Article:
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Topic: cope elimination  (Read 9385 times)

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Offline ksr985

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cope elimination
« on: May 14, 2005, 05:10:22 PM »
I have a tertiary amine, dimethyl s-butyl amine. I react it with MCPBA, in THF and then heat. Comment on the stereochemistry of the product.

i think its the Cope reaction, but will it give the cis or trans alkene?
« Last Edit: May 16, 2005, 04:17:30 AM by ksr985 »
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Offline Donaldson Tan

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Re:weird amine
« Reply #1 on: May 14, 2005, 05:16:29 PM »
if the chiral carbon contains 2 methyl group, how can it be an enantiomer?
"Say you're in a [chemical] plant and there's a snake on the floor. What are you going to do? Call a consultant? Get a meeting together to talk about which color is the snake? Employees should do one thing: walk over there and you step on the friggin� snake." - Jean-Pierre Garnier, CEO of Glaxosmithkline, June 2006

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Re:weird amine
« Reply #2 on: May 14, 2005, 08:15:18 PM »
never thinked about it, but i know that Chugaev Reaction (Tschugaeff Olefin Synthesis) generate only cis olefinic products, so i suppose that you should obtain only cis olefins also with the cope elimination.

In addition i found this:
Mechanistic study: R. D. Bach, M. L. Braden, J. Org. Chem. 56, 7194 (1991)

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Re:weird amine
« Reply #3 on: May 15, 2005, 02:48:51 PM »
This isn't a Cope reaction of a Chugaev reaction.  It's just an oxidation of the amine to the N-oxide.

Cope:
http://www.organic-chemistry.org/frames.htm?http://www.organic-chemistry.org/namedreactions/cope-rearrangement.shtm

Chugaev:
http://themerckindex.cambridgesoft.com/TheMerckIndex/NameReactions/onr74.htm

The alkyl groups are all on the nitrogen, right?  If so, then there is one stereocenter in the N-oxide product.  This N-oxide might undergo another reaction though, but I can't think of what it would be.


Offline ksr985

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Re:weird amine
« Reply #4 on: May 15, 2005, 03:06:16 PM »
i am pretty sure its a cope reaction. not cope rearrangement. cope elimination.
i just dont know if the final product is cis or trans.
all three groups are attached to nitrogen
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Re:weird amine
« Reply #5 on: May 15, 2005, 07:09:03 PM »
Ah, I see.

Cope elimination reaction:
http://themerckindex.cambridgesoft.com/TheMerckIndex/NameReactions/onr82.htm

I would approach the problem in this way:  Think about what the transition state of the transformation will look like.  You should find that there are two similar reaction pathways that lead to two stereochemically different products.  Which transition stat would you figure to be the lower in energy and why?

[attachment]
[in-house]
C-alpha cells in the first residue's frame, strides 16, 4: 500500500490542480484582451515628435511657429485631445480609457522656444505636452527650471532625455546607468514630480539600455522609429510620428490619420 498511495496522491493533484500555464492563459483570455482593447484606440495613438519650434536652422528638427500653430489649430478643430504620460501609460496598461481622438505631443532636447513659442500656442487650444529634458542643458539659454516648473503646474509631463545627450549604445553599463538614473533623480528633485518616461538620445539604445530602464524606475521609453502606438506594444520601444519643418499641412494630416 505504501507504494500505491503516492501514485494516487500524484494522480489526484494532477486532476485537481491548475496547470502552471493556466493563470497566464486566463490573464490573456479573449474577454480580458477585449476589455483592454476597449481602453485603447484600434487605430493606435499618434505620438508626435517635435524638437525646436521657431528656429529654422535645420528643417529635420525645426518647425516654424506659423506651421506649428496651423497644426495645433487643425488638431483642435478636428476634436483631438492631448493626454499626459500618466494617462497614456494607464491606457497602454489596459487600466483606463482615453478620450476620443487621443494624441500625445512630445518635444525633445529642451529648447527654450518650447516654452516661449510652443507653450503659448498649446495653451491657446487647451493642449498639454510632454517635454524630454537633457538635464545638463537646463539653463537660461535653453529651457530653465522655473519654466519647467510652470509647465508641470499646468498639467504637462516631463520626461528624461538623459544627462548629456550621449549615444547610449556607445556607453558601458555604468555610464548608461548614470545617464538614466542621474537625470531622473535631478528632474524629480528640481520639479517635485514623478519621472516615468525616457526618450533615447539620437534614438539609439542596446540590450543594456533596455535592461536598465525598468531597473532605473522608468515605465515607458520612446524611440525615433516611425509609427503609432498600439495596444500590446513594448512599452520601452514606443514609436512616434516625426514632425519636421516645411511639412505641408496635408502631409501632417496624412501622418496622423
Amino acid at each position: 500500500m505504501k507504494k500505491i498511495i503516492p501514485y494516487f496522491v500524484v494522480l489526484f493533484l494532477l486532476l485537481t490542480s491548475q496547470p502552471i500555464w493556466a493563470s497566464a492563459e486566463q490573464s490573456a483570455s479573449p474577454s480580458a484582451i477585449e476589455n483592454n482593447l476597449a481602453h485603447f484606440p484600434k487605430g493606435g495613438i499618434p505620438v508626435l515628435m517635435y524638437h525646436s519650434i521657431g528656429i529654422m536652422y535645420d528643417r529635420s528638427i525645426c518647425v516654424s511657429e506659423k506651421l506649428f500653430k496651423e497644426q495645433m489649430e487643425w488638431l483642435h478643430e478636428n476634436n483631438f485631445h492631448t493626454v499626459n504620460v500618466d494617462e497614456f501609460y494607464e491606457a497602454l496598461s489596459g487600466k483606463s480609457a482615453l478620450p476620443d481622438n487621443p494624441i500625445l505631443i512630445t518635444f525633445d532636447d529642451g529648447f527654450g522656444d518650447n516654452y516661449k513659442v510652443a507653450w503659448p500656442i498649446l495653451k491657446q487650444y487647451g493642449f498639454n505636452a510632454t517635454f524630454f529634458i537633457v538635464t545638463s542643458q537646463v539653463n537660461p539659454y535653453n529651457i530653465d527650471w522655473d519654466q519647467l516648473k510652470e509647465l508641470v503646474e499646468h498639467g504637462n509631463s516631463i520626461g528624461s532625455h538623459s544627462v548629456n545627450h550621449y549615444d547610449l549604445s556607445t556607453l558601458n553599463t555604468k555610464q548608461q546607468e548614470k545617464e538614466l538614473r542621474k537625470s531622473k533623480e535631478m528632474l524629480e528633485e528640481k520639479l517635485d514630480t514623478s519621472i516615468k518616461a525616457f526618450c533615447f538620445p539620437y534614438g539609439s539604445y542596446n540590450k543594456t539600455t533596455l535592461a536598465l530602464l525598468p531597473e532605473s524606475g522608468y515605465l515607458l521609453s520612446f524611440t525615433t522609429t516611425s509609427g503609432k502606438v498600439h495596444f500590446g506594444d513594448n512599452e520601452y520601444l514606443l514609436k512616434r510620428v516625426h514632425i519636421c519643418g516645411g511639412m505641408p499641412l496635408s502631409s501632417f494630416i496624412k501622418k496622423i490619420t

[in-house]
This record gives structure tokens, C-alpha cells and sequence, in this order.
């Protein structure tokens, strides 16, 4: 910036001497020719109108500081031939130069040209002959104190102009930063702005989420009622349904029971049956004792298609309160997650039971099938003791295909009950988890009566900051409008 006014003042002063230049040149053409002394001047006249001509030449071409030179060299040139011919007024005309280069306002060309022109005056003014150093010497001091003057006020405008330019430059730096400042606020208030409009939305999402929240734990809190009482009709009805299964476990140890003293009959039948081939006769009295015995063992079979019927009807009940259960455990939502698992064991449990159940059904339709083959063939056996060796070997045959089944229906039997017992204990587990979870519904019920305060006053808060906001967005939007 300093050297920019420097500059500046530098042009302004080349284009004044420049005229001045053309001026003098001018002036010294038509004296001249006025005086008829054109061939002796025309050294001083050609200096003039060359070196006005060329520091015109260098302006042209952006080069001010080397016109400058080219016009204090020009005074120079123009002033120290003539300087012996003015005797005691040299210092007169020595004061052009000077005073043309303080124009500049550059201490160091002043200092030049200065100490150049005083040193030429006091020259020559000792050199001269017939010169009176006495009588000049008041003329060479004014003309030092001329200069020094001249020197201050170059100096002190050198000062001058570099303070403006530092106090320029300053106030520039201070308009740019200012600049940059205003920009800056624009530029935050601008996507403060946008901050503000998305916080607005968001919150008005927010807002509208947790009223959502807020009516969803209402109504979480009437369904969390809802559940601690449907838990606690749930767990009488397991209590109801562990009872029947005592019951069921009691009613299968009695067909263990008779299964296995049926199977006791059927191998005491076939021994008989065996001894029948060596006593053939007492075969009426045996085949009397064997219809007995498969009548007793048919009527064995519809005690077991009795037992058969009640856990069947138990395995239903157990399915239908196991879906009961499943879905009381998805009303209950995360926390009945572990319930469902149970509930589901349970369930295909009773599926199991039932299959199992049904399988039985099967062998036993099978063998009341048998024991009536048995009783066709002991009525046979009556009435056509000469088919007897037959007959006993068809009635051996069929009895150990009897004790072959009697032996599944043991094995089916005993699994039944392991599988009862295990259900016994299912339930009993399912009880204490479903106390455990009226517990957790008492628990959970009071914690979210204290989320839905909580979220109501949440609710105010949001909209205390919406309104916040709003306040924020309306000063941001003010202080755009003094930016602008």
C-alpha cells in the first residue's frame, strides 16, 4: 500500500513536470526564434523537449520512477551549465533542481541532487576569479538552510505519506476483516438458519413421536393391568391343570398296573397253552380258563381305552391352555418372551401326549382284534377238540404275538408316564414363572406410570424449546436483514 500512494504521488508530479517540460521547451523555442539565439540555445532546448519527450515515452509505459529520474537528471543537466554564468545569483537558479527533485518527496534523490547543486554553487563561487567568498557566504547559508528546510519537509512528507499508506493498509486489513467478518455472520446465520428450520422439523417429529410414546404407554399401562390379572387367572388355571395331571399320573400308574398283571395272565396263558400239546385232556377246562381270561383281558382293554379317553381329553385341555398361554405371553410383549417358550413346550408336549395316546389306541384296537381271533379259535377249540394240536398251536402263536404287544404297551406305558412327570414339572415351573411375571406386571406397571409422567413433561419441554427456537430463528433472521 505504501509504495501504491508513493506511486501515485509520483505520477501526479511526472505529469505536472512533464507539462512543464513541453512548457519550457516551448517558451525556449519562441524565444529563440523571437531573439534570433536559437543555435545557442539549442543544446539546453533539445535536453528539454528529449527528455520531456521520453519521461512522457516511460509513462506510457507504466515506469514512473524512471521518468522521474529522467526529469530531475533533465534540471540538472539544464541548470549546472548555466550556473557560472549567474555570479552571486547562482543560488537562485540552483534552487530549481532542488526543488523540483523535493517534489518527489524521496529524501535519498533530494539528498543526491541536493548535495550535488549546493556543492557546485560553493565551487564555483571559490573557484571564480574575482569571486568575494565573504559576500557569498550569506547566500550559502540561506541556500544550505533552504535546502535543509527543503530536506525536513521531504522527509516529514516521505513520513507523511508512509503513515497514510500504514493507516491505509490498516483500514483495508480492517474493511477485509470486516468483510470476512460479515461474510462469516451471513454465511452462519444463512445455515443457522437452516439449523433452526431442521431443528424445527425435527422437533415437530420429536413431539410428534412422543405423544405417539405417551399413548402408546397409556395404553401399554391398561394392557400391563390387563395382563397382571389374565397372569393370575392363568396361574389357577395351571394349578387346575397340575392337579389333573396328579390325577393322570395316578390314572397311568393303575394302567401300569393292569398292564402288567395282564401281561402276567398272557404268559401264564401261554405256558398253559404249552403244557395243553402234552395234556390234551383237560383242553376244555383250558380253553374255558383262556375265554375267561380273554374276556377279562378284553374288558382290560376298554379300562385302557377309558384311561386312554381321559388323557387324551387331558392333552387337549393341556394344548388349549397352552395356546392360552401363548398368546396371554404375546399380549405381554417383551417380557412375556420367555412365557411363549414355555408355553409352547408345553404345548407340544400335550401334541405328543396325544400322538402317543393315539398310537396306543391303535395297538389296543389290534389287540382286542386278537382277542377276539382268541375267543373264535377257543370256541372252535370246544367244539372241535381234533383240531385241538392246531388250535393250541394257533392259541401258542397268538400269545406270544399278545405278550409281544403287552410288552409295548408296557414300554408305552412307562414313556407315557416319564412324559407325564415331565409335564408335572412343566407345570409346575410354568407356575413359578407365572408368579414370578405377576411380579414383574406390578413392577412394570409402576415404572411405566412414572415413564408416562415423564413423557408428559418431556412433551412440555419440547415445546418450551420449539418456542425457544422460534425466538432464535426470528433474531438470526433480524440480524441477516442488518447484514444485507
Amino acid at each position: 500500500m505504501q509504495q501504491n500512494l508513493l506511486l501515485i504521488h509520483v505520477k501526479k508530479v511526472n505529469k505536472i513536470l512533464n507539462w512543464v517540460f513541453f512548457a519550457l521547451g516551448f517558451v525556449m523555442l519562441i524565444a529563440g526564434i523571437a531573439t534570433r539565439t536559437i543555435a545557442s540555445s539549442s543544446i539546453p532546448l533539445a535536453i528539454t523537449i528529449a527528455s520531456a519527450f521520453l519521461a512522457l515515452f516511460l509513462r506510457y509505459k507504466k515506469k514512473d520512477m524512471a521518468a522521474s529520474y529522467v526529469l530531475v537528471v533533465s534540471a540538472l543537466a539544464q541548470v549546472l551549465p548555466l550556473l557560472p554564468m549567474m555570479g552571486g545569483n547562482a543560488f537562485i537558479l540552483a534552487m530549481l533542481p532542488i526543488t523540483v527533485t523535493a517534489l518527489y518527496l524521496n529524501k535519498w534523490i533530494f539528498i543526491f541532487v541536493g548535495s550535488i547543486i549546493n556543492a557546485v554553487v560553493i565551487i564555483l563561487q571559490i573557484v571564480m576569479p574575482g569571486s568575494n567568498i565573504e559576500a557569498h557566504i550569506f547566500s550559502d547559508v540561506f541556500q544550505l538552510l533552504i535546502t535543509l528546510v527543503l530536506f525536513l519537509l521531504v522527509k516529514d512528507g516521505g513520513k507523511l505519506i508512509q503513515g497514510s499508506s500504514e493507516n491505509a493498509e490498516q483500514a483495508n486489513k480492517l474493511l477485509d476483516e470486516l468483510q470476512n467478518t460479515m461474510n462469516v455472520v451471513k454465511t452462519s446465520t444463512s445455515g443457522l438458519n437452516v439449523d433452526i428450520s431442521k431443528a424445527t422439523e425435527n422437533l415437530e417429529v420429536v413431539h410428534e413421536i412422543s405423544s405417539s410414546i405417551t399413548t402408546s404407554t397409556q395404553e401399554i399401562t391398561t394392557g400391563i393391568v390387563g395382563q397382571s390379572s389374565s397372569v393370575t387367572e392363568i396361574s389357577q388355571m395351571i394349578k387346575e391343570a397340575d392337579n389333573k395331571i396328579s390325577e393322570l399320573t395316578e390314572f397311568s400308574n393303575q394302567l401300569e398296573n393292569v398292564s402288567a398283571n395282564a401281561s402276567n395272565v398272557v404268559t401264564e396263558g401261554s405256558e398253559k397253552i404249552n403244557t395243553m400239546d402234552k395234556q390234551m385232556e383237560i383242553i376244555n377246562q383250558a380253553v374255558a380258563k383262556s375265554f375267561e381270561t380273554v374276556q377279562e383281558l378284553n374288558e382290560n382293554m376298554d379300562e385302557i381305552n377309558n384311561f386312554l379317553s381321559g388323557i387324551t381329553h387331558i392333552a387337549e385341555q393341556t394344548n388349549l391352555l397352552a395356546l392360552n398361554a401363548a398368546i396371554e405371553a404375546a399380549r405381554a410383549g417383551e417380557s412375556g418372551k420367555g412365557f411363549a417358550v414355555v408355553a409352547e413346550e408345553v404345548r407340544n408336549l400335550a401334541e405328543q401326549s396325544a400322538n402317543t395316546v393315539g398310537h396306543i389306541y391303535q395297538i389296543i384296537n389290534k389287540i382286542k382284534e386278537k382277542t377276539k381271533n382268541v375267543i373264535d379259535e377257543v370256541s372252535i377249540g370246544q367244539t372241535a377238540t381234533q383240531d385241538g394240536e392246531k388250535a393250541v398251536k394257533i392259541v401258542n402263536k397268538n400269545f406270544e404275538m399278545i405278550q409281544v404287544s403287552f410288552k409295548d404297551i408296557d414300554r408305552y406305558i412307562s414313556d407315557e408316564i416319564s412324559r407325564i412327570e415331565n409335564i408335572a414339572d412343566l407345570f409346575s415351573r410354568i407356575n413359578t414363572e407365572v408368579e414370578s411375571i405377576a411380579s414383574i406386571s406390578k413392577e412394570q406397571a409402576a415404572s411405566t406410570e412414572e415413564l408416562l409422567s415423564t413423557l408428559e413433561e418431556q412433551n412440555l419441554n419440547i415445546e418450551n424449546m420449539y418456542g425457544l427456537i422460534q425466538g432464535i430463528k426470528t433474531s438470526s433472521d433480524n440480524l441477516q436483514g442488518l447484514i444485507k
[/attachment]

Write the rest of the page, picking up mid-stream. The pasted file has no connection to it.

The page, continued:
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Offline ksr985

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Re:weird amine
« Reply #7 on: May 16, 2005, 03:34:29 AM »
aha! thanks. so, essentially it is an internal syn elimination.
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Re:cope elimination
« Reply #8 on: May 16, 2005, 01:36:15 PM »
Essentially, yes.  I would think of it more as an electrocyclic process though.

Did you figure out what the stereodetermining interaction would be?  There should be two possibilities for the elimination.

Offline ksr985

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Re:cope elimination
« Reply #9 on: May 16, 2005, 03:11:01 PM »
The stereodetermining factor should be the orientation of the groups on the beta carbon. The  H being removed and the O have to be 'syn' with respect to each other.. if one draws the sawhorse projection of the initial amine oxide, it becomes relatively easy to determine whether the product will be E or Z, keeping the H and N almost eclipsed. Am i more or less correct, movies?

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Re:cope elimination
« Reply #10 on: May 16, 2005, 03:45:27 PM »
I think we're on the same page, but I'm not entirely certain.

Which product do you predict? (E or Z)

Offline ksr985

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Re:cope elimination
« Reply #11 on: May 17, 2005, 04:17:00 AM »
i dont think its possible to say which isomer will be formed, in this particular example. This is because, there are two hydrogens that can be removed from the beta carbon, and two diastereomeric products can be obtained from their  elimination.E and Z. hm?
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Re:cope elimination
« Reply #12 on: May 17, 2005, 12:59:17 PM »
i dont think its possible to say which isomer will be formed, in this particular example. This is because, there are two hydrogens that can be removed from the beta carbon, and two diastereomeric products can be obtained from their  elimination.E and Z. hm?

This is true, but I think that you can predict which one will be favored.  Try building a model of the N-oxide intermediate and look at the two transtion states.

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